By James L. Roberts
It is a novel from Faulkner's Yoknapatawpha sequence, facing the Sartori and Snopes households, representing the noblest points of humanity and the worst, respectively.
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Additional resources for Faulkner's The Unvanquished (Cliffs notes)
Aunt Louisa and Mrs. Habersham, after first deciding on a big wedding for John and Drusilla, then realize that it would not be proper; so they compromise on a small, civil wedding and a big reception afterward, after Drusilla quietly meets Colonel Sartoris in town for the ceremony. On the scheduled day, people begin arriving with baskets of food and drink, and everything is prepared for the reception when Ringo and Denny suddenly ride up with the news that Drusilla and John have killed the two Burdens.
The story opens dramatically; Professor Wilkins throws open the door to Bayard's private room and utters, "Bayard. " Ringo had summed up what happened in a single, simple statement of fact when he arrived: "They shot Colonel Sartoris this morning. " Bayard is, at first, concerned about horses for the two of them to ride back to Jefferson, but he then realizes that Ringo would naturally have taken care of such matters. He and the Wilkins go the kitchen and find Ringo waiting quietly. Bayard notices that somewhere on the way, Ringo cried; dust is caked in the lines of his face where the tears ran down.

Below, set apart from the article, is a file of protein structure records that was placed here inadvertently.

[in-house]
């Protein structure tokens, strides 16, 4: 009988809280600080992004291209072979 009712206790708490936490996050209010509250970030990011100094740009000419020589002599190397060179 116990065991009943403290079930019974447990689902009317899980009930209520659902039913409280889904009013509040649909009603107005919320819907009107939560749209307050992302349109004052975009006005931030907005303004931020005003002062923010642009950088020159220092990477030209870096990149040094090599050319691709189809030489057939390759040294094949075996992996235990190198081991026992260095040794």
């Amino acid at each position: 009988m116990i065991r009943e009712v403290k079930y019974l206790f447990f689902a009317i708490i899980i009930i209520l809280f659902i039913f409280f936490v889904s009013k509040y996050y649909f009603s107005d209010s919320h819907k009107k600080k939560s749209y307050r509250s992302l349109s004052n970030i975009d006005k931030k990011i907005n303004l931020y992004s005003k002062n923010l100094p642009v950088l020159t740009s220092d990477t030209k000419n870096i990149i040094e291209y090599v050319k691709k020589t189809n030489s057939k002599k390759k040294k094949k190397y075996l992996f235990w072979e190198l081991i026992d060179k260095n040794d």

Also in this first story of the novel, Bayard accepts Ringo, his black friend, as either an equal or as someone superior in knowledge to himself. As in other of Faulkner's works, young children often do not have the racial prejudices of adult society. Thus, for some time to come, Bayard continues to accept Ringo as an equal, but at the end of the novel, in "An Odor of Verbena," when we see Bayard's final maturation, he and Ringo are presented as two adults--one white male and one black male-and both are keenly aware of the racial difference between them.